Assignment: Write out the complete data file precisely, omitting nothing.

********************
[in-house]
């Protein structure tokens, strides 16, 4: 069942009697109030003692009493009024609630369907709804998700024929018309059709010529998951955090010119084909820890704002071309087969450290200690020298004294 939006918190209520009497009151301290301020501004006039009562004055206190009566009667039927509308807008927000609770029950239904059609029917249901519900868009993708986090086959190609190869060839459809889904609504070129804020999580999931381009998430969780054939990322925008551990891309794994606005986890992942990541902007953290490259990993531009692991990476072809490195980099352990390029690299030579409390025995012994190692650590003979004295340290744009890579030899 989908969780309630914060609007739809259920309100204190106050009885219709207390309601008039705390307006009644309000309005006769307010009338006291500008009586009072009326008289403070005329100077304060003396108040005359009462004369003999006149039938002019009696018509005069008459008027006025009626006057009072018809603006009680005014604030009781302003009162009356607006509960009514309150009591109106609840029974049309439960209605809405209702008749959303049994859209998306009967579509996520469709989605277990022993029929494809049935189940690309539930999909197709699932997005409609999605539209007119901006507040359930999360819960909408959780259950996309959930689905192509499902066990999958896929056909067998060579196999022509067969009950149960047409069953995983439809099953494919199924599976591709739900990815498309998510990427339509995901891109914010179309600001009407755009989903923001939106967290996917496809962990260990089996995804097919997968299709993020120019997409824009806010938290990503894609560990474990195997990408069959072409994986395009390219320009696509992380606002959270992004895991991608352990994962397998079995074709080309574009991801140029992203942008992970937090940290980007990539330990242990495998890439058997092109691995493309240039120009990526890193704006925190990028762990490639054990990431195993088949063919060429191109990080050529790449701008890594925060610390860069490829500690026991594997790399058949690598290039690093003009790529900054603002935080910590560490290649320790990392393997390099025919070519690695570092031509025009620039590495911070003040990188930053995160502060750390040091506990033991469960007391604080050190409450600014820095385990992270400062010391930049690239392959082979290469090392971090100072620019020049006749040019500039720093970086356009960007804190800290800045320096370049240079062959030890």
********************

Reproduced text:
[in-house]
């Protein structure tokens, strides 16, 4: 069942009697109030003692009493009024609630369907709804998700024929018309059709010529998951955090010119084909820890704002071309087969450290200690020298004294 939006918190209520009497009151301290301020501004006039009562004055206190009566009667039927509308807008927000609770029950239904059609029917249901519900868009993708986090086959190609190869060839459809889904609504070129804020999580999931381009998430969780054939990322925008551990891309794994606005986890992942990541902007953290490259990993531009692991990476072809490195980099352990390029690299030579409390025995012994190692650590003979004295340290744009890579030899 989908969780309630914060609007739809259920309100204190106050009885219709207390309601008039705390307006009644309000309005006769307010009338006291500008009586009072009326008289403070005329100077304060003396108040005359009462004369003999006149039938002019009696018509005069008459008027006025009626006057009072018809603006009680005014604030009781302003009162009356607006509960009514309150009591109106609840029974049309439960209605809405209702008749959303049994859209998306009967579509996520469709989605277990022993029929494809049935189940690309539930999909197709699932997005409609999605539209007119901006507040359930999360819960909408959780259950996309959930689905192509499902066990999958896929056909067998060579196999022509067969009950149960047409069953995983439809099953494919199924599976591709739900990815498309998510990427339509995901891109914010179309600001009407755009989903923001939106967290996917496809962990260990089996995804097919997968299709993020120019997409824009806010938290990503894609560990474990195997990408069959072409994986395009390219320009696509992380606002959270992004895991991608352990994962397998079995074709080309574009991801140029992203942008992970937090940290980007990539330990242990495998890439058997092109691995493309240039120009990526890193704006925190990028762990490639054990990431195993088949063919060429191109990080050529790449701008890594925060610390860069490829500690026991594997790399058949690598290039690093003009790529900054603002935080910590560490290649320790990392393997390099025919070519690695570092031509025009620039590495911070003040990188930053995160502060750390040091506990033991469960007391604080050190409450600014820095385990992270400062010391930049690239392959082979290469090392971090100072620019020049006749040019500039720093970086356009960007804190800290800045320096370049240079062959030890």